SAE Grade Size Range Strength (psi)
1 1/4" to 1-1/2" 60,000
2 1/4" to 3/4" 74,000
2 7/8" to 1-1/2" 60,000
5 1/4" to 1" 120,000
5 1-1/8" to 1-1/2" 105,000
7 1/4" to 1-1/2" 133,000
8 1/4" to 1-1/2" 150,000

ASTM standards are sometimes used as well; A325 bolts are the equivalent of SAE 5, and A490 bolts are the equivalent of SAE 8.

Preload

A very misunderstood part of bolting stuff together is preload, which is the tension placed on the bolt by the nut (as opposed to the load). A sufficiently high preload will protect the bolt from fatigue as the load changes, as the varying load will change the clamping force on the bolted components, rather than the tension on the bolt. (This is not strictly true, but for a tinkerer like me, it's adequate.) As a rule of thumb, the preload should exceed the maximum load by 15% or so.

In order for this to work, however, the joint must be stiffer than the bolt. For this reason, the shank of high-tech bolts are often necked down to the same diameter of the root of the thread. As long as it isn't thinner than the root of the thread, it isn't any weaker than the thread, and therefore doesn't effect overall bolt strength, but it is significantly less stiff than the original shank.

There are two ways to measure preload on a bolt; a torque wrench, and by measuring the angle the nut has turned. Of the two, the latter is more accurate, as friction plays a significant - and more importantly, indeterminate - role when using a torque wrench.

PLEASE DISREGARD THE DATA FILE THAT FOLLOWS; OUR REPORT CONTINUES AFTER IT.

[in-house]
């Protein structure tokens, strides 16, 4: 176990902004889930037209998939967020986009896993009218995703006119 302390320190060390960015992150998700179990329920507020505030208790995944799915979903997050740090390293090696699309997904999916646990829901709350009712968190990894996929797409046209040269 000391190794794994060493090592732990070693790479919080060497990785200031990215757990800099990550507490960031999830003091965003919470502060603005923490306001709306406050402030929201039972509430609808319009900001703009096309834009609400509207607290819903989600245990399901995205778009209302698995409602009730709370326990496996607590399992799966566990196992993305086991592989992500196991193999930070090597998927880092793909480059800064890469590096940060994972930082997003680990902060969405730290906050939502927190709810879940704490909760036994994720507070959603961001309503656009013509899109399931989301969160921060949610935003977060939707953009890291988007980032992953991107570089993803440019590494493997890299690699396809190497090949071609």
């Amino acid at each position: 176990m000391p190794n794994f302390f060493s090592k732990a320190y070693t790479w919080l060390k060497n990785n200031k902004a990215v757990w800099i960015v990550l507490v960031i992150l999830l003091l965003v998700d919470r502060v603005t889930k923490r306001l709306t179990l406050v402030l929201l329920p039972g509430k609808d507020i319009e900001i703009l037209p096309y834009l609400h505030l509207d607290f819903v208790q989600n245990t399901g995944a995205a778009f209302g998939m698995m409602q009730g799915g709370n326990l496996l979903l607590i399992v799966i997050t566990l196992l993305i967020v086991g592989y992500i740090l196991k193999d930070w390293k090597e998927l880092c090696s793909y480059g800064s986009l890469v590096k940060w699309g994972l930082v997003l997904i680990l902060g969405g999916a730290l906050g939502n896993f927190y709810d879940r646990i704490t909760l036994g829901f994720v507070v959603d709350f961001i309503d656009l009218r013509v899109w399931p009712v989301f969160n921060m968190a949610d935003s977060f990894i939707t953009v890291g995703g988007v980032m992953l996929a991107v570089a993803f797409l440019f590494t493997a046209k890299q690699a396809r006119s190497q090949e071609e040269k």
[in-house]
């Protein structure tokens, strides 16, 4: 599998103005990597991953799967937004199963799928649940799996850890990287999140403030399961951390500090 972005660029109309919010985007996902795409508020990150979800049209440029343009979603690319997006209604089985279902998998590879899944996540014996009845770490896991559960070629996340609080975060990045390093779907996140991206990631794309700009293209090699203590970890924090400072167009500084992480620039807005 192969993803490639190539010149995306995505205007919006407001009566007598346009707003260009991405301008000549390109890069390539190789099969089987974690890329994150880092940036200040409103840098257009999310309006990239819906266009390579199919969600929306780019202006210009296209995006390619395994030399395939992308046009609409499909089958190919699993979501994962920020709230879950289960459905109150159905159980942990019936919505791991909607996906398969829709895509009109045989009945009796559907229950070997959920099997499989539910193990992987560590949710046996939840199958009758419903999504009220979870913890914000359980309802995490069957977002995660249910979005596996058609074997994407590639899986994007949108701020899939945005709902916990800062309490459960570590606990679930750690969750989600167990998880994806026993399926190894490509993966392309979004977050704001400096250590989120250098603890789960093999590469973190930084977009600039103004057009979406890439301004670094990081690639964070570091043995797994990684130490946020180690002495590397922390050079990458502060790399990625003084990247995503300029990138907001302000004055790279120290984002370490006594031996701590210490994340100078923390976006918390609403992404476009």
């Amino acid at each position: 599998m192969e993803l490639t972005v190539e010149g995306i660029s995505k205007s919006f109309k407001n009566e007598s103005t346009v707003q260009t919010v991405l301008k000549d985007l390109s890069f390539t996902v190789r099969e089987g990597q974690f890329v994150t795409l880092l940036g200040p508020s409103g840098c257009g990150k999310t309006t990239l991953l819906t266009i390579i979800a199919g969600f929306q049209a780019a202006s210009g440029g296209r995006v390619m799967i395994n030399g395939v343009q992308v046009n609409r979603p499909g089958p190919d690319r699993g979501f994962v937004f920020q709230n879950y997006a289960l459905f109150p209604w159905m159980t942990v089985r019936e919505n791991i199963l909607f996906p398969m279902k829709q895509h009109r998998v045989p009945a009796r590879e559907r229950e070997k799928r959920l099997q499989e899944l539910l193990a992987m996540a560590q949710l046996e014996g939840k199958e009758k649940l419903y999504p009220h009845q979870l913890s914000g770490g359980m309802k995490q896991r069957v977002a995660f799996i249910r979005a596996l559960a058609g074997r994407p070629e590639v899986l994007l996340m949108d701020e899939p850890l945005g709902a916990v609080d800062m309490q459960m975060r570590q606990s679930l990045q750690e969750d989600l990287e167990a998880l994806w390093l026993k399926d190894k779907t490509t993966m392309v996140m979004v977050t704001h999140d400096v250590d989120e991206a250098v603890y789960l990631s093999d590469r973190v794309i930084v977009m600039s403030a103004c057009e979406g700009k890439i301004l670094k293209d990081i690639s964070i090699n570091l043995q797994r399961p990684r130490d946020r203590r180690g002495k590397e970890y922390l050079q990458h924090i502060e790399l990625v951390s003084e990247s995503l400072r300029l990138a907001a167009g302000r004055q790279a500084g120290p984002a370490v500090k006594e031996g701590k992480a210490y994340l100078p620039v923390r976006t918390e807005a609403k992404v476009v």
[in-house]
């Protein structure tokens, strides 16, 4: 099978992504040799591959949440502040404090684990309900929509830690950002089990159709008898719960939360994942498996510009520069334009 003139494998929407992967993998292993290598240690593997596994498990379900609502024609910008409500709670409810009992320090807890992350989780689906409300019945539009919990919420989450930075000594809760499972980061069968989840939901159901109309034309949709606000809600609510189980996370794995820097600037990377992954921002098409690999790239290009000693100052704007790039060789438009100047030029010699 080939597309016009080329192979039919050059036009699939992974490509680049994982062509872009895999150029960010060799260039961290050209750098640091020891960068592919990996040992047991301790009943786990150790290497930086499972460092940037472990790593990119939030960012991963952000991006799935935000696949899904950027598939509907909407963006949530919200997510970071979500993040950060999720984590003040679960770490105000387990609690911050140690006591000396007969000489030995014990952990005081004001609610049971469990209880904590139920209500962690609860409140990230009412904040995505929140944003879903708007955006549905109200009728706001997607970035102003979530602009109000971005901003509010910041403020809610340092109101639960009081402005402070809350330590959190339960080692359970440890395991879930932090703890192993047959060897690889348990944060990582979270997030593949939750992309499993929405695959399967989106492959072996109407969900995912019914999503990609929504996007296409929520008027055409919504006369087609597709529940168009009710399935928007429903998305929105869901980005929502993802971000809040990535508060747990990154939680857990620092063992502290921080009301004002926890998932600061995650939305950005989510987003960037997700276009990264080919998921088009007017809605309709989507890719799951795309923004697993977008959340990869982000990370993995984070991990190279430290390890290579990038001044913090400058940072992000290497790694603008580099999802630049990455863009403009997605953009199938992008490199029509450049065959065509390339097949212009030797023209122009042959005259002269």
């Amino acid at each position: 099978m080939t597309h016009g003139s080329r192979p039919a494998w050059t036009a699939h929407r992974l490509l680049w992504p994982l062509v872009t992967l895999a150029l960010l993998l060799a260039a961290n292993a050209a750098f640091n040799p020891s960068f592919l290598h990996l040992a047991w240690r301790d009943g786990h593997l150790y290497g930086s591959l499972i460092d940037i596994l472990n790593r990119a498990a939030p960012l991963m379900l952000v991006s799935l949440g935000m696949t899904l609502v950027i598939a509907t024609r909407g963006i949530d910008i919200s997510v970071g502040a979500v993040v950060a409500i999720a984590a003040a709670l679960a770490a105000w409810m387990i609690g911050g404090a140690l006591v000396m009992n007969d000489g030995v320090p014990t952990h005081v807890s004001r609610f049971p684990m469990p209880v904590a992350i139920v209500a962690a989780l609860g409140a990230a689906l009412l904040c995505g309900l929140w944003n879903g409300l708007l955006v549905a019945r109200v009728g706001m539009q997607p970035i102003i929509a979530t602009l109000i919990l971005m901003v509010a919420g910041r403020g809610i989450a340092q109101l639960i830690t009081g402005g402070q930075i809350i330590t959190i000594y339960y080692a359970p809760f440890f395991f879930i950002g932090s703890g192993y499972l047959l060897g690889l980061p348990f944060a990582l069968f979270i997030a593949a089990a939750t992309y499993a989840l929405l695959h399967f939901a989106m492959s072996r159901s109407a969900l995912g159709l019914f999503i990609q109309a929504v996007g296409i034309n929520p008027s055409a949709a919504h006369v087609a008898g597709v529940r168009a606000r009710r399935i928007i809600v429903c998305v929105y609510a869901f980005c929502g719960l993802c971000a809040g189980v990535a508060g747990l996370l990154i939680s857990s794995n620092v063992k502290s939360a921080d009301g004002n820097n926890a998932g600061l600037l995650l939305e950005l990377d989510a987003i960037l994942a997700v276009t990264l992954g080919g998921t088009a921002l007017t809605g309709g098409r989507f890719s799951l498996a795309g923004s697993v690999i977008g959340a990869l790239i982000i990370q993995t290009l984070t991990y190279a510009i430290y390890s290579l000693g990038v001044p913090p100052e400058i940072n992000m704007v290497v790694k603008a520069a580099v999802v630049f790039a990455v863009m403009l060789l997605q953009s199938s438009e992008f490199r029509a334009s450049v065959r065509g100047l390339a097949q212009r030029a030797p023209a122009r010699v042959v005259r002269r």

Torque = K × preload × diameter

K, the so-called Nut Factor, usually varies between 0.3 and 0.1, and is very sensitive to a number of factors, ranging from temperature to thread condition, even to how fast the bolt is tightened.

Measuring the angle the nut has turned is simply measuring how much the bolt is stretching, equal to the pitch (distance between threads) times the number of turns. Using this requires that the components being bolted don't compress much (or compress a known amount), and that the "spring rate" of the bolt be known.

Turns = preload ÷ (spring rate × pitch)

For example, if the "spring rate" of a 1/2-13 bolt is 50,000 pounds per inch (note that I made that up, and that most bolts will yield long before stretching an inch), and you need 500 pounds of preload, you'll need to stretch the bolt 500 ÷ 50000 = 0.01 inch. At 13 threads per inch (0.0769 inches per thread), this would equate to 0.13 turns, or about 45° past snug.

If more than one bolt is used in a joint, and those bolts are closer together than about four diameters, the preload on one bolt will effect the preload on the other bolts by compressing the joint. This effect is called "crosstalk", and then all bets are off. Joints that are significantly less stiff than the bolts, such as joints involving gaskets, suffer much worse from crosstalk. The best way to control crosstalk is to use a carefully thought out tightening sequence (usually a spiral starting at the center, or for circular patterns, alternating bolts), and to tighten the bolts in small steps. Even so, it's a crap shoot.

References

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© 2003 W. E. Johns